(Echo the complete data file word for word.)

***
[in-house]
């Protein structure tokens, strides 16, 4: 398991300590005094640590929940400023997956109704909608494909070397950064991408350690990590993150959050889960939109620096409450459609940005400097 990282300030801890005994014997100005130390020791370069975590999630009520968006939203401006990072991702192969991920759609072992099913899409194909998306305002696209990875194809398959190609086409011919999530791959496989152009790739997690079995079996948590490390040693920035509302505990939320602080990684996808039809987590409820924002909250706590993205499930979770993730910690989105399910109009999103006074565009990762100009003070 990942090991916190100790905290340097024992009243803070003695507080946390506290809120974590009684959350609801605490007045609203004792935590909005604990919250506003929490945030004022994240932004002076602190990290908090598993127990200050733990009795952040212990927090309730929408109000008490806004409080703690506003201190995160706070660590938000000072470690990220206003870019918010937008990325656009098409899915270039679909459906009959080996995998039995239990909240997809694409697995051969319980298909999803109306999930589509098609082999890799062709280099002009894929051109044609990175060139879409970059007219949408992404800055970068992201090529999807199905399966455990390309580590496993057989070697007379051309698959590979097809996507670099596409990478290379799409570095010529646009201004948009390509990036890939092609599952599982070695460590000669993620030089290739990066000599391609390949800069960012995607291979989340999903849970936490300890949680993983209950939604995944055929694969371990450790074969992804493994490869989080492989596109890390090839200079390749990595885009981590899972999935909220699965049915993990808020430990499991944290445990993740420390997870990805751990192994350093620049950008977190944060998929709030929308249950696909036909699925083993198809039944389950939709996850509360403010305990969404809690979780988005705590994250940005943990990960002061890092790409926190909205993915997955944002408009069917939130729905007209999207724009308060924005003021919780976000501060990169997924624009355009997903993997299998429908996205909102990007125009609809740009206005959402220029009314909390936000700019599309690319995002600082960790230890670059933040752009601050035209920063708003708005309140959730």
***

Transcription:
[in-house]
């Protein structure tokens, strides 16, 4: 398991300590005094640590929940400023997956109704909608494909070397950064991408350690990590993150959050889960939109620096409450459609940005400097 990282300030801890005994014997100005130390020791370069975590999630009520968006939203401006990072991702192969991920759609072992099913899409194909998306305002696209990875194809398959190609086409011919999530791959496989152009790739997690079995079996948590490390040693920035509302505990939320602080990684996808039809987590409820924002909250706590993205499930979770993730910690989105399910109009999103006074565009990762100009003070 990942090991916190100790905290340097024992009243803070003695507080946390506290809120974590009684959350609801605490007045609203004792935590909005604990919250506003929490945030004022994240932004002076602190990290908090598993127990200050733990009795952040212990927090309730929408109000008490806004409080703690506003201190995160706070660590938000000072470690990220206003870019918010937008990325656009098409899915270039679909459906009959080996995998039995239990909240997809694409697995051969319980298909999803109306999930589509098609082999890799062709280099002009894929051109044609990175060139879409970059007219949408992404800055970068992201090529999807199905399966455990390309580590496993057989070697007379051309698959590979097809996507670099596409990478290379799409570095010529646009201004948009390509990036890939092609599952599982070695460590000669993620030089290739990066000599391609390949800069960012995607291979989340999903849970936490300890949680993983209950939604995944055929694969371990450790074969992804493994490869989080492989596109890390090839200079390749990595885009981590899972999935909220699965049915993990808020430990499991944290445990993740420390997870990805751990192994350093620049950008977190944060998929709030929308249950696909036909699925083993198809039944389950939709996850509360403010305990969404809690979780988005705590994250940005943990990960002061890092790409926190909205993915997955944002408009069917939130729905007209999207724009308060924005003021919780976000501060990169997924624009355009997903993997299998429908996205909102990007125009609809740009206005959402220029009314909390936000700019599309690319995002600082960790230890670059933040752009601050035209920063708003708005309140959730």